I’ve just gotten around to reading Louis Menand’s new piece in The New Yorker about the Cold War; he aptly says,
“The Wild One,” “Blackboard Jungle,” and “Rock Around the Clock” caused youth riots in both East and West Germany in 1955 and 1956. In the notorious “cultural Cold War,” during which the C.I.A. covertly supported—and the State Department and American museums and foundations overtly funded—the dissemination of American art, books, literary and intellectual journalism, dance, theatre, and music, the one product that can plausibly be argued to have made a difference in the eventual overthrow of Communism was rock and roll. Bill Haley and Frank Zappa likely did more to inspire the dissidents in Eastern Europe than Jackson Pollock or the writers at Partisan Review.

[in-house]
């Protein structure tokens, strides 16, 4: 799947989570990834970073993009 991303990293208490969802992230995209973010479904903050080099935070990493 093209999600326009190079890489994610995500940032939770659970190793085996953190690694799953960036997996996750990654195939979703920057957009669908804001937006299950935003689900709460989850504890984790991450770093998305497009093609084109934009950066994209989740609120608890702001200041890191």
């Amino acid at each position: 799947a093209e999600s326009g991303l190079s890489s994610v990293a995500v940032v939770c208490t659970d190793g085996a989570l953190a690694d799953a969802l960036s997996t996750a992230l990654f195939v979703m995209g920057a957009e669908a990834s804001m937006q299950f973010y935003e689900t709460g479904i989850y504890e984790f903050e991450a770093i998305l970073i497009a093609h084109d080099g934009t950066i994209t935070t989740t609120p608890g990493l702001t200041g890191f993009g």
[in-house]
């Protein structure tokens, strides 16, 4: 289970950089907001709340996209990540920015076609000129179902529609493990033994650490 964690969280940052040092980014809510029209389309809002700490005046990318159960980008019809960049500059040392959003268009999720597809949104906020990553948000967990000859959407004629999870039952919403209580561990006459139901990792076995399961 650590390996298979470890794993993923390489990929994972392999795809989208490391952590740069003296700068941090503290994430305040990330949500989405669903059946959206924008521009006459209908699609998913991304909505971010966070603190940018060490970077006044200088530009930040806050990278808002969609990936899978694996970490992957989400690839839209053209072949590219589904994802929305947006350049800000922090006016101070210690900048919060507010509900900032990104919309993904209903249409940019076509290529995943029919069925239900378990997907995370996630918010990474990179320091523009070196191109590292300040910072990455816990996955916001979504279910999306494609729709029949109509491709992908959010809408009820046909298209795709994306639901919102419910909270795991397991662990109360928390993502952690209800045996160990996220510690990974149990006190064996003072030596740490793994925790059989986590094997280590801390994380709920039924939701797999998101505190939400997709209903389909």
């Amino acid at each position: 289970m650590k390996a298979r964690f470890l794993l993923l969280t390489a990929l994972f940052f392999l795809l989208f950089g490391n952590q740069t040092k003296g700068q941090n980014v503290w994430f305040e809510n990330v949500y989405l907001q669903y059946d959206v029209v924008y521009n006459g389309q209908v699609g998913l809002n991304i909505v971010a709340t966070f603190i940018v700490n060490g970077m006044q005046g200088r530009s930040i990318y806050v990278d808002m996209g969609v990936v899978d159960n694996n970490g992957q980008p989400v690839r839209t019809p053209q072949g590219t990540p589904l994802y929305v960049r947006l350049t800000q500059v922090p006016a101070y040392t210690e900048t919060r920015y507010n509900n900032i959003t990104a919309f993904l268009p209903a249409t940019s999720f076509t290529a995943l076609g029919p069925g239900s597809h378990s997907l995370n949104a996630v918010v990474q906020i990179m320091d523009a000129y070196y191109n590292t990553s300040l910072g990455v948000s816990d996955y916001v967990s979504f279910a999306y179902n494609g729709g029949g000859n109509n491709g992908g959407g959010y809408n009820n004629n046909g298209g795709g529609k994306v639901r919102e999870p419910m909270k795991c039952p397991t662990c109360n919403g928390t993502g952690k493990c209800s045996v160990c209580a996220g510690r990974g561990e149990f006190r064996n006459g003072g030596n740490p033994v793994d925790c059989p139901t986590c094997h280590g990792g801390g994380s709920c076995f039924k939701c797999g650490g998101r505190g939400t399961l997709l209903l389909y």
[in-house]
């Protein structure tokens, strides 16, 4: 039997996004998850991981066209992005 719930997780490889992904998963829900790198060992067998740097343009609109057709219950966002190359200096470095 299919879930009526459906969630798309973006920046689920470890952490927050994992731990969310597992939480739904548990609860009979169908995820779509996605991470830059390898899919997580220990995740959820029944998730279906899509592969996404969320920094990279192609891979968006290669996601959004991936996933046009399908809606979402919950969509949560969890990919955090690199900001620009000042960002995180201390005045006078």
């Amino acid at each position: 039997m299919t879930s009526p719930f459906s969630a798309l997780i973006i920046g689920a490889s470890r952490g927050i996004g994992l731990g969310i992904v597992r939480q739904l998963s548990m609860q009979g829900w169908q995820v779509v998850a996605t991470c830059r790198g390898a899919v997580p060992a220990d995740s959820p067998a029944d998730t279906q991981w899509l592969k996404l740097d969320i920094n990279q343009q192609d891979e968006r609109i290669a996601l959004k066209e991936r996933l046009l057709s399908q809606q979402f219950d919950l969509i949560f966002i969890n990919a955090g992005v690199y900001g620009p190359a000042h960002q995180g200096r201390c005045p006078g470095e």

Jazz also inspired people like Vaclav Havel, as it had inspired anti-Fascists and anti-Nazis in the 30s and 40s. Jazz and rock are both clearly musics of freedom.
It was rock that energized the opposition to totalitarian regimes; likewise, what charged the opposition was at least as much the hope of consumer goods and Hollywood movies as it was big ideas about freedom and democracy.
I’ve been giving this some thought. It’s not immediately clear what lessons we should draw.